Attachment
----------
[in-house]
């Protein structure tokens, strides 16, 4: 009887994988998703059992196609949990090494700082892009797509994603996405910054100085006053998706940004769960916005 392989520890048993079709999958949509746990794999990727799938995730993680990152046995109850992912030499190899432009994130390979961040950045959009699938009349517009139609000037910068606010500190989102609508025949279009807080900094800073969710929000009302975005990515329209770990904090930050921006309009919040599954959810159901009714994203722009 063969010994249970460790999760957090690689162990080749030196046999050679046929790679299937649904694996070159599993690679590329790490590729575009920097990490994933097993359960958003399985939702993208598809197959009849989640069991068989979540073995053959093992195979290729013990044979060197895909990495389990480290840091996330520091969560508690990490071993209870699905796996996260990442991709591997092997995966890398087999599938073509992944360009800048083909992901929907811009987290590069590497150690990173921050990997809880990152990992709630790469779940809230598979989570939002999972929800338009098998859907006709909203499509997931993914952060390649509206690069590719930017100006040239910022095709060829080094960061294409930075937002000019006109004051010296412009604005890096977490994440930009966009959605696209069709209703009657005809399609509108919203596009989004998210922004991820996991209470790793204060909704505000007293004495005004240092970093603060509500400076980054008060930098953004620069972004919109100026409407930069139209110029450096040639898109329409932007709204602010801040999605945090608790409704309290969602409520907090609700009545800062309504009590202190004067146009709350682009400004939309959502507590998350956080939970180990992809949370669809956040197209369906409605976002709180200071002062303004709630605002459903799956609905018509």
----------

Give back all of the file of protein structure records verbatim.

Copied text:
[in-house]
């Protein structure tokens, strides 16, 4: 009887994988998703059992196609949990090494700082892009797509994603996405910054100085006053998706940004769960916005 392989520890048993079709999958949509746990794999990727799938995730993680990152046995109850992912030499190899432009994130390979961040950045959009699938009349517009139609000037910068606010500190989102609508025949279009807080900094800073969710929000009302975005990515329209770990904090930050921006309009919040599954959810159901009714994203722009 063969010994249970460790999760957090690689162990080749030196046999050679046929790679299937649904694996070159599993690679590329790490590729575009920097990490994933097993359960958003399985939702993208598809197959009849989640069991068989979540073995053959093992195979290729013990044979060197895909990495389990480290840091996330520091969560508690990490071993209870699905796996996260990442991709591997092997995966890398087999599938073509992944360009800048083909992901929907811009987290590069590497150690990173921050990997809880990152990992709630790469779940809230598979989570939002999972929800338009098998859907006709909203499509997931993914952060390649509206690069590719930017100006040239910022095709060829080094960061294409930075937002000019006109004051010296412009604005890096977490994440930009966009959605696209069709209703009657005809399609509108919203596009989004998210922004991820996991209470790793204060909704505000007293004495005004240092970093603060509500400076980054008060930098953004620069972004919109100026409407930069139209110029450096040639898109329409932007709204602010801040999605945090608790409704309290969602409520907090609700009545800062309504009590202190004067146009709350682009400004939309959502507590998350956080939970180990992809949370669809956040197209369906409605976002709180200071002062303004709630605002459903799956609905018509």